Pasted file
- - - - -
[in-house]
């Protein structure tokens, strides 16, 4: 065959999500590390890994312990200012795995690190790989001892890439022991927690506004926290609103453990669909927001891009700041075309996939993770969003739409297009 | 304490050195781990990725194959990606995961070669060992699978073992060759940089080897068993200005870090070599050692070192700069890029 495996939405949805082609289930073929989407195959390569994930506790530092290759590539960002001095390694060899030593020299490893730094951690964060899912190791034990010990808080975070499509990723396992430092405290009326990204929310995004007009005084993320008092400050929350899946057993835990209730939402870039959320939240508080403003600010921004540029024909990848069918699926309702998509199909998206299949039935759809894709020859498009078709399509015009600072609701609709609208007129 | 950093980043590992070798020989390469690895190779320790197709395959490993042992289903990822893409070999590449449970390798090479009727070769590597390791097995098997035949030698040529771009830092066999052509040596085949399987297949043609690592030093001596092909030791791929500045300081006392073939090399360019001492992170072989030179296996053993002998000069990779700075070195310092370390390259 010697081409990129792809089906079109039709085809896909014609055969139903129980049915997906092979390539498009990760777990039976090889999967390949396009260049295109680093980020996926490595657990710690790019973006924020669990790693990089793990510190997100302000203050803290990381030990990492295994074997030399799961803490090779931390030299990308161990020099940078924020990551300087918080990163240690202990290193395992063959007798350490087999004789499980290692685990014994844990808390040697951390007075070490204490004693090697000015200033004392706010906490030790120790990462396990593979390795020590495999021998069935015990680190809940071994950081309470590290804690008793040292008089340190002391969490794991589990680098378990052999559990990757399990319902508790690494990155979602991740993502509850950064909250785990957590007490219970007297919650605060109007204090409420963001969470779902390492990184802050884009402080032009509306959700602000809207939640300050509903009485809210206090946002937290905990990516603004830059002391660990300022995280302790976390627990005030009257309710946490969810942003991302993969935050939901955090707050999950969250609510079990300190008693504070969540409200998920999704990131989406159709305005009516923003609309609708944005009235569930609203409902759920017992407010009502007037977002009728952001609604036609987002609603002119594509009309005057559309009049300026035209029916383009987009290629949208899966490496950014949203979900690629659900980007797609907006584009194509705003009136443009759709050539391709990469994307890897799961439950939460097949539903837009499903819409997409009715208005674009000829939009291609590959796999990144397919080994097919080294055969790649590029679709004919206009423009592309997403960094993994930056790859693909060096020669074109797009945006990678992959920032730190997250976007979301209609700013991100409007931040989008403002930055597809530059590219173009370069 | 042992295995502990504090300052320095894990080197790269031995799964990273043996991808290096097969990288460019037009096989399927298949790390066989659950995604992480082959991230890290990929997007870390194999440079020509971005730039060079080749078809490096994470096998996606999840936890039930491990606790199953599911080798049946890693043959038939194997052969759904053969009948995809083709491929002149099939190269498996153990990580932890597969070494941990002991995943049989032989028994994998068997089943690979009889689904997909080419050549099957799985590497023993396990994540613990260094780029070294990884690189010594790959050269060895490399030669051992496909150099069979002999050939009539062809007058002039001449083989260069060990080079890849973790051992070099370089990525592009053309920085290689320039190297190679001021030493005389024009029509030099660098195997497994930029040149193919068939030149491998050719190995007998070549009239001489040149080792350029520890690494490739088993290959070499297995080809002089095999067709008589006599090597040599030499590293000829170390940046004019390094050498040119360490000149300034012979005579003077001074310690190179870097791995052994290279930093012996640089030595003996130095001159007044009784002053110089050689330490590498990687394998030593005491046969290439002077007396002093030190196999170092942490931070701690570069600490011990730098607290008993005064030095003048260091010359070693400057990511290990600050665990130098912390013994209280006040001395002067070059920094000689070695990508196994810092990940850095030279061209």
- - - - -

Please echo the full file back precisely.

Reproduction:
[in-house]
């Protein structure tokens, strides 16, 4: 065959999500590390890994312990200012795995690190790989001892890439022991927690506004926290609103453990669909927001891009700041075309996939993770969003739409297009 | 304490050195781990990725194959990606995961070669060992699978073992060759940089080897068993200005870090070599050692070192700069890029 495996939405949805082609289930073929989407195959390569994930506790530092290759590539960002001095390694060899030593020299490893730094951690964060899912190791034990010990808080975070499509990723396992430092405290009326990204929310995004007009005084993320008092400050929350899946057993835990209730939402870039959320939240508080403003600010921004540029024909990848069918699926309702998509199909998206299949039935759809894709020859498009078709399509015009600072609701609709609208007129 | 950093980043590992070798020989390469690895190779320790197709395959490993042992289903990822893409070999590449449970390798090479009727070769590597390791097995098997035949030698040529771009830092066999052509040596085949399987297949043609690592030093001596092909030791791929500045300081006392073939090399360019001492992170072989030179296996053993002998000069990779700075070195310092370390390259 010697081409990129792809089906079109039709085809896909014609055969139903129980049915997906092979390539498009990760777990039976090889999967390949396009260049295109680093980020996926490595657990710690790019973006924020669990790693990089793990510190997100302000203050803290990381030990990492295994074997030399799961803490090779931390030299990308161990020099940078924020990551300087918080990163240690202990290193395992063959007798350490087999004789499980290692685990014994844990808390040697951390007075070490204490004693090697000015200033004392706010906490030790120790990462396990593979390795020590495999021998069935015990680190809940071994950081309470590290804690008793040292008089340190002391969490794991589990680098378990052999559990990757399990319902508790690494990155979602991740993502509850950064909250785990957590007490219970007297919650605060109007204090409420963001969470779902390492990184802050884009402080032009509306959700602000809207939640300050509903009485809210206090946002937290905990990516603004830059002391660990300022995280302790976390627990005030009257309710946490969810942003991302993969935050939901955090707050999950969250609510079990300190008693504070969540409200998920999704990131989406159709305005009516923003609309609708944005009235569930609203409902759920017992407010009502007037977002009728952001609604036609987002609603002119594509009309005057559309009049300026035209029916383009987009290629949208899966490496950014949203979900690629659900980007797609907006584009194509705003009136443009759709050539391709990469994307890897799961439950939460097949539903837009499903819409997409009715208005674009000829939009291609590959796999990144397919080994097919080294055969790649590029679709004919206009423009592309997403960094993994930056790859693909060096020669074109797009945006990678992959920032730190997250976007979301209609700013991100409007931040989008403002930055597809530059590219173009370069 | 042992295995502990504090300052320095894990080197790269031995799964990273043996991808290096097969990288460019037009096989399927298949790390066989659950995604992480082959991230890290990929997007870390194999440079020509971005730039060079080749078809490096994470096998996606999840936890039930491990606790199953599911080798049946890693043959038939194997052969759904053969009948995809083709491929002149099939190269498996153990990580932890597969070494941990002991995943049989032989028994994998068997089943690979009889689904997909080419050549099957799985590497023993396990994540613990260094780029070294990884690189010594790959050269060895490399030669051992496909150099069979002999050939009539062809007058002039001449083989260069060990080079890849973790051992070099370089990525592009053309920085290689320039190297190679001021030493005389024009029509030099660098195997497994930029040149193919068939030149491998050719190995007998070549009239001489040149080792350029520890690494490739088993290959070499297995080809002089095999067709008589006599090597040599030499590293000829170390940046004019390094050498040119360490000149300034012979005579003077001074310690190179870097791995052994290279930093012996640089030595003996130095001159007044009784002053110089050689330490590498990687394998030593005491046969290439002077007396002093030190196999170092942490931070701690570069600490011990730098607290008993005064030095003048260091010359070693400057990511290990600050665990130098912390013994209280006040001395002067070059920094000689070695990508196994810092990940850095030279061209």